Table of contents
You don't need a computer science degree to land your first developer job. Even though I have a computer science degree, I've met many people with a non-computing degree (or no degree at all) who landed a developer job. With the right skills and approach, you can break into the tech industry and start your career as a developer. Here are ten steps to help you get started.
This article contains affiliate links. This means I may get a commission after a purchase, at no extra cost to you. Thanks!
1. Pick a high-in-demand programming language
If you intend to land a developer job, picking a high-in-demand programming language is smart.
Choosing a highly requested language means more opportunities are available and, therefore, more chances for you to land your first developer job.
Statista created research on the most used programming languages among developers.
2. Find resources to learn programming
The Internet is full of paid and free resources to learn programming.
To list some:
I compiled a list of YouTubers for software engineers to help you along the way.
Learn Git and GitHub
Git and GitHub are widely used tools in the real world. Knowing them is a MUST.
Learn how to open a pull request and merge a request on GitHub via an IDE.
If you're interested in landing a job as a backend or full-stack developer, SQL is a database language prevalent in the real world.
StackOverflow is the leading go-to for developers who need help solving a technical problem. Use it wisely, and don't be afraid to create an account to ask a question (ensure you've searched thoroughly to avoid duplicates).
ChatGPT is a great tool you can use to solve problems. However, don't over-rely on it and question the results ChatGPT gives you.
Find community channels
Programming is a lonely activity, and being surrounded by other people, you can ask for help to make a difference in your journey.
Each programming language and framework has a Discord server or Slack channel where people bounce off ideas, share their projects, etc.
Search for "language + discord servers" or "language + online communities".
3. Create a routine
Learning how to program needs focus, patience and perseverance.
Creating a routine will help you make small, consistent progress toward your goals.
If your goal is to land a developer job:
Assess your situation: everyone has a personal life story. You may have a family, a parent to care for, etc. Only you know how much time you have available.
Based on that, identify a few high-quality hours per day (or per week) where you know you can focus and practice. You may want to use a calendar to manage your time.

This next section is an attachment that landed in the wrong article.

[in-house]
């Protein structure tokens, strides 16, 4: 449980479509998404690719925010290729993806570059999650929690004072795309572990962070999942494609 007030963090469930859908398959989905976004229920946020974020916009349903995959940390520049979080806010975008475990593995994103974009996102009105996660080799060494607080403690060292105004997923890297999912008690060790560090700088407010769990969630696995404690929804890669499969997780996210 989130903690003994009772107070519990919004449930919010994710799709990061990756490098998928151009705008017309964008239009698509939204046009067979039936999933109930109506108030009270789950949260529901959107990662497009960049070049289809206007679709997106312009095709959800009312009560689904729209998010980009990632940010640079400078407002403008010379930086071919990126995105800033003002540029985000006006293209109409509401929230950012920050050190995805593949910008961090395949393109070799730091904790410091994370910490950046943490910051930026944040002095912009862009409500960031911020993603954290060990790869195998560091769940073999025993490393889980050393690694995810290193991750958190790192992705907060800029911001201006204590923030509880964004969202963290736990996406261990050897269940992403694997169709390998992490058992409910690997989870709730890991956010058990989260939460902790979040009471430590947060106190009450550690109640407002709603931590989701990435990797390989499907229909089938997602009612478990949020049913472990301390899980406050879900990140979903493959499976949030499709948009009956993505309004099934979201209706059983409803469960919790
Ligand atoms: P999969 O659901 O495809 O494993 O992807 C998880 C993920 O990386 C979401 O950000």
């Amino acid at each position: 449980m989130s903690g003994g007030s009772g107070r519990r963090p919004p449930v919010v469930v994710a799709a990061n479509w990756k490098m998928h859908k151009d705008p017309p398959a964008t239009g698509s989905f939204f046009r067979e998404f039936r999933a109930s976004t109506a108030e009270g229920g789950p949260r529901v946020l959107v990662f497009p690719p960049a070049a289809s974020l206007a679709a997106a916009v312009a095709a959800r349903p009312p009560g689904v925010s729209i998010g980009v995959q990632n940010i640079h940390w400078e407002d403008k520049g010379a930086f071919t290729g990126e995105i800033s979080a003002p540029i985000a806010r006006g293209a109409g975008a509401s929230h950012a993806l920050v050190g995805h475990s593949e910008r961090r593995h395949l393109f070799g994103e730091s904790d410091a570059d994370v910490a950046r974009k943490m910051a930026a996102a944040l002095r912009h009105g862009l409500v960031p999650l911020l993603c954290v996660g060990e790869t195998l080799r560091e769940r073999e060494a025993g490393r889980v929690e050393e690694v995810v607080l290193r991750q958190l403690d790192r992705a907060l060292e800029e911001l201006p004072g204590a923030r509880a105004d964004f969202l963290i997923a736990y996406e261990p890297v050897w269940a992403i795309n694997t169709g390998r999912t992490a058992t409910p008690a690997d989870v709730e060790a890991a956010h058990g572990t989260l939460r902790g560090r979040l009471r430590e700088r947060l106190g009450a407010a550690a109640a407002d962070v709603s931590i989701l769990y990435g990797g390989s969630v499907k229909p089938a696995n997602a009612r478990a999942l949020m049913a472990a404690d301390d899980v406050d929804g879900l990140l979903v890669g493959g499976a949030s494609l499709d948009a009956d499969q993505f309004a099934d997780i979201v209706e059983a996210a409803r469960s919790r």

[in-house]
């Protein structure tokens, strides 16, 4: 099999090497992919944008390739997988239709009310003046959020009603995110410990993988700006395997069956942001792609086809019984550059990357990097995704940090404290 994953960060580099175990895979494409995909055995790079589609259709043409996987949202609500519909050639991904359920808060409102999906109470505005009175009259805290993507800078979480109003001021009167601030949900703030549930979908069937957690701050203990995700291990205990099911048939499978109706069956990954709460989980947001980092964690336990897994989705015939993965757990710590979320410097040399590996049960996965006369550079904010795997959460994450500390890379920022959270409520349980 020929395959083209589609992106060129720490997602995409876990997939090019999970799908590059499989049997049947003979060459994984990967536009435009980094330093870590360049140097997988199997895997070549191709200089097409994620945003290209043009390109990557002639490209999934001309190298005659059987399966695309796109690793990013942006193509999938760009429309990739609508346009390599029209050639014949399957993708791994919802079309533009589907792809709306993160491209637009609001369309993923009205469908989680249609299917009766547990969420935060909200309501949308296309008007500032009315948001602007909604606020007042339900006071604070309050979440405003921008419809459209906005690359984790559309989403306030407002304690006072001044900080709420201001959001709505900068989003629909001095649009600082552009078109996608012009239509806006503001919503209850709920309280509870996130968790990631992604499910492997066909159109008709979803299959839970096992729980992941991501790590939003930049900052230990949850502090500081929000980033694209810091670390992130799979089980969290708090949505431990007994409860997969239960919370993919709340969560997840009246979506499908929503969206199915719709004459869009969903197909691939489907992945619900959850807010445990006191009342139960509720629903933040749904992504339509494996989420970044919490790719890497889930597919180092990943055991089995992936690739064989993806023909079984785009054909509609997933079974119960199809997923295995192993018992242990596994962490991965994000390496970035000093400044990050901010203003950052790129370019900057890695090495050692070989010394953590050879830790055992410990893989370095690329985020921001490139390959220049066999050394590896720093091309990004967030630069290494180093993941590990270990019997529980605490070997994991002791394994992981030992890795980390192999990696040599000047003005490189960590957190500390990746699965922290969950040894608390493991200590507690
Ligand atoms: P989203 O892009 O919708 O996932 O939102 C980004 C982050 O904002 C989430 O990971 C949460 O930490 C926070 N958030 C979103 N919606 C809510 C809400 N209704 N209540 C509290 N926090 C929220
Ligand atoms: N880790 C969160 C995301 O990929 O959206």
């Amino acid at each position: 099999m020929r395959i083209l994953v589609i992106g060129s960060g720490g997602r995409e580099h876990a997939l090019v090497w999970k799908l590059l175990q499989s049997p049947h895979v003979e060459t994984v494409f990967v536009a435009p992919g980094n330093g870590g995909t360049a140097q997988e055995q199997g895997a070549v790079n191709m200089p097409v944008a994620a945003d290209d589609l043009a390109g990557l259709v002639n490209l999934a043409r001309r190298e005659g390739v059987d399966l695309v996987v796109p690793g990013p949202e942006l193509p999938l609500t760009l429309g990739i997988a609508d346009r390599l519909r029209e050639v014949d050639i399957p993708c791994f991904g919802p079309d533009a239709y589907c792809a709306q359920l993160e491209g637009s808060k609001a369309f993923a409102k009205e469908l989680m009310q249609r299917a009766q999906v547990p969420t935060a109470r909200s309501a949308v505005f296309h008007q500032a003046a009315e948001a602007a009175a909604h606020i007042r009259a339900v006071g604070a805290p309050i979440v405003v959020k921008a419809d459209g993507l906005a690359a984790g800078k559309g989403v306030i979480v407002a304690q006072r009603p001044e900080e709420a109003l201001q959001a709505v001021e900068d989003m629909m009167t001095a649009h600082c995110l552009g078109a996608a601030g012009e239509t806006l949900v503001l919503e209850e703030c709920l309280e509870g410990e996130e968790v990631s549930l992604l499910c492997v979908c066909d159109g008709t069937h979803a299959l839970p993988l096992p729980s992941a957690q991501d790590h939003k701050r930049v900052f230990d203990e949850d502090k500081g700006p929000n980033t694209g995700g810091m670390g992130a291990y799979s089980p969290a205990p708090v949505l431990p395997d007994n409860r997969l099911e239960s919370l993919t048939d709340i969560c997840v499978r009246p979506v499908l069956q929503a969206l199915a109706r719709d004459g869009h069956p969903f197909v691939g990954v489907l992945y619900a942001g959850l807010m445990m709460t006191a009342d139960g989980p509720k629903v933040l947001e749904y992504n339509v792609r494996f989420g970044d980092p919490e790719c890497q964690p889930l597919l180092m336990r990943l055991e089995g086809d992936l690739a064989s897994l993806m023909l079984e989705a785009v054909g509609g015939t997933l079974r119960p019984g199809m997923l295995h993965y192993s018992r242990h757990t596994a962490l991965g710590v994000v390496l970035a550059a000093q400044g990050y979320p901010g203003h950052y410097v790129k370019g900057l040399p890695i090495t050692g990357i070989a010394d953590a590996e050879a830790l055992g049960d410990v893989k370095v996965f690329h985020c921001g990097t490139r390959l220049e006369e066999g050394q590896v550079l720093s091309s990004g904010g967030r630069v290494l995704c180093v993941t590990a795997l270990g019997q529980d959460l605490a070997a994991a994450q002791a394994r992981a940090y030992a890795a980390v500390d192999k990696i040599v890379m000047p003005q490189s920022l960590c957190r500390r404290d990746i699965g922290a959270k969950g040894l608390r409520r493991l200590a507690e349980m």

Block out distractions: put your phone in another room and turn off notifications.
Remember to take breaks.
4. Practice. A lot.
Practising is how you get better at coding. There's no other way around.
However, you can diversify how you practice and learn to code:
Build side projects.
Contribute to open-source.
Participate in hackathons.
Do coding challenges.
Join a local coding community (such as a Coding Dojo).
5. Learn a framework
Once you know the fundamentals of your chosen programming language, you can learn a framework.
Companies use frameworks to build software.
Familiarise yourself with the mechanics of the framework first.
Then, you create a project using the framework.
6. Learn a testing framework
Developers test their code once they write production code.
Testing is challenging, but you can add some tests to your project.
I wrote an article on the types of testing developers do on their jobs.
7. Learn how to use a cloud provider
Over 90% of companies have adopted cloud computing.
Organizations have discovered that it's possible to use a computer system without direct management by the user. In other words, they don’t have to own any data centers and can also pay for services like storage as they can go.[TechJury>]
Cloud is a big topic. However, it's great to have some familiarity with it.
Amazon Web Services, Azure and Google Cloud Platform are the most popular cloud providers.
8. Network with other people
Networking with other developers is a great way to learn about job opportunities and get your foot in the door.
Attend local meetups, conferences, and other events where developers gather to share ideas and collaborate.
Don't be afraid to put yourself out there and start building your network.
9. Create your CV
Your CV needs to have the following:
Name, surname, phone number and email.
A link to your GitHub, your blog, and a YouTube channel (if you have any).
A highlight of your side projects: describe the problem you solved.
Hard and soft skills.
10. Apply for jobs
You'll never be fully ready to apply for jobs. Apply when you think you have enough to demonstrate to employers.
After reading this article, you know the steps to take to land your first developer job without a computer science degree.
If this article is helpful to you, you'd definitely benefit from subscribing to my FREE weekly newsletter.
Until next time!